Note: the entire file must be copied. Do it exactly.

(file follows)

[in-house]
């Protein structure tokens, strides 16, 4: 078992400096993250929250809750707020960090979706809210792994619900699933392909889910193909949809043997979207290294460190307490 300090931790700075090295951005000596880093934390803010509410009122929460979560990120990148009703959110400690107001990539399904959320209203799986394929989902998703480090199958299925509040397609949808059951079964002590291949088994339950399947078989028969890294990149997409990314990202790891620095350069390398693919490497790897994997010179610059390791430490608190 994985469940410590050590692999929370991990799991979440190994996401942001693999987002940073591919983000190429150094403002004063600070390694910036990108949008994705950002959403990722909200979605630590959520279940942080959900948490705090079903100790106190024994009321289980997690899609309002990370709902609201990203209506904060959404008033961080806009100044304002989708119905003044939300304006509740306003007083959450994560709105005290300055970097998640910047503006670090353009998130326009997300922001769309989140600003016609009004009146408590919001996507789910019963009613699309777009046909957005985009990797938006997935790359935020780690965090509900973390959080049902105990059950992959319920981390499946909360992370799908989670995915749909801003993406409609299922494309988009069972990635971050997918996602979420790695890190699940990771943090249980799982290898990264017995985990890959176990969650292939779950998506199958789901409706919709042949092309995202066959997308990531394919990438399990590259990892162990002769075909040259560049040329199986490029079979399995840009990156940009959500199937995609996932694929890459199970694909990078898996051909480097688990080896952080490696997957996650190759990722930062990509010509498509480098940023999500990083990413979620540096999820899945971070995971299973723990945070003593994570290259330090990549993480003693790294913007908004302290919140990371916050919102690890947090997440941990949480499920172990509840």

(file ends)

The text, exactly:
[in-house]
């Protein structure tokens, strides 16, 4: 078992400096993250929250809750707020960090979706809210792994619900699933392909889910193909949809043997979207290294460190307490 300090931790700075090295951005000596880093934390803010509410009122929460979560990120990148009703959110400690107001990539399904959320209203799986394929989902998703480090199958299925509040397609949808059951079964002590291949088994339950399947078989028969890294990149997409990314990202790891620095350069390398693919490497790897994997010179610059390791430490608190 994985469940410590050590692999929370991990799991979440190994996401942001693999987002940073591919983000190429150094403002004063600070390694910036990108949008994705950002959403990722909200979605630590959520279940942080959900948490705090079903100790106190024994009321289980997690899609309002990370709902609201990203209506904060959404008033961080806009100044304002989708119905003044939300304006509740306003007083959450994560709105005290300055970097998640910047503006670090353009998130326009997300922001769309989140600003016609009004009146408590919001996507789910019963009613699309777009046909957005985009990797938006997935790359935020780690965090509900973390959080049902105990059950992959319920981390499946909360992370799908989670995915749909801003993406409609299922494309988009069972990635971050997918996602979420790695890190699940990771943090249980799982290898990264017995985990890959176990969650292939779950998506199958789901409706919709042949092309995202066959997308990531394919990438399990590259990892162990002769075909040259560049040329199986490029079979399995840009990156940009959500199937995609996932694929890459199970694909990078898996051909480097688990080896952080490696997957996650190759990722930062990509010509498509480098940023999500990083990413979620540096999820899945971070995971299973723990945070003593994570290259330090990549993480003693790294913007908004302290919140990371916050919102690890947090997440941990949480499920172990509840």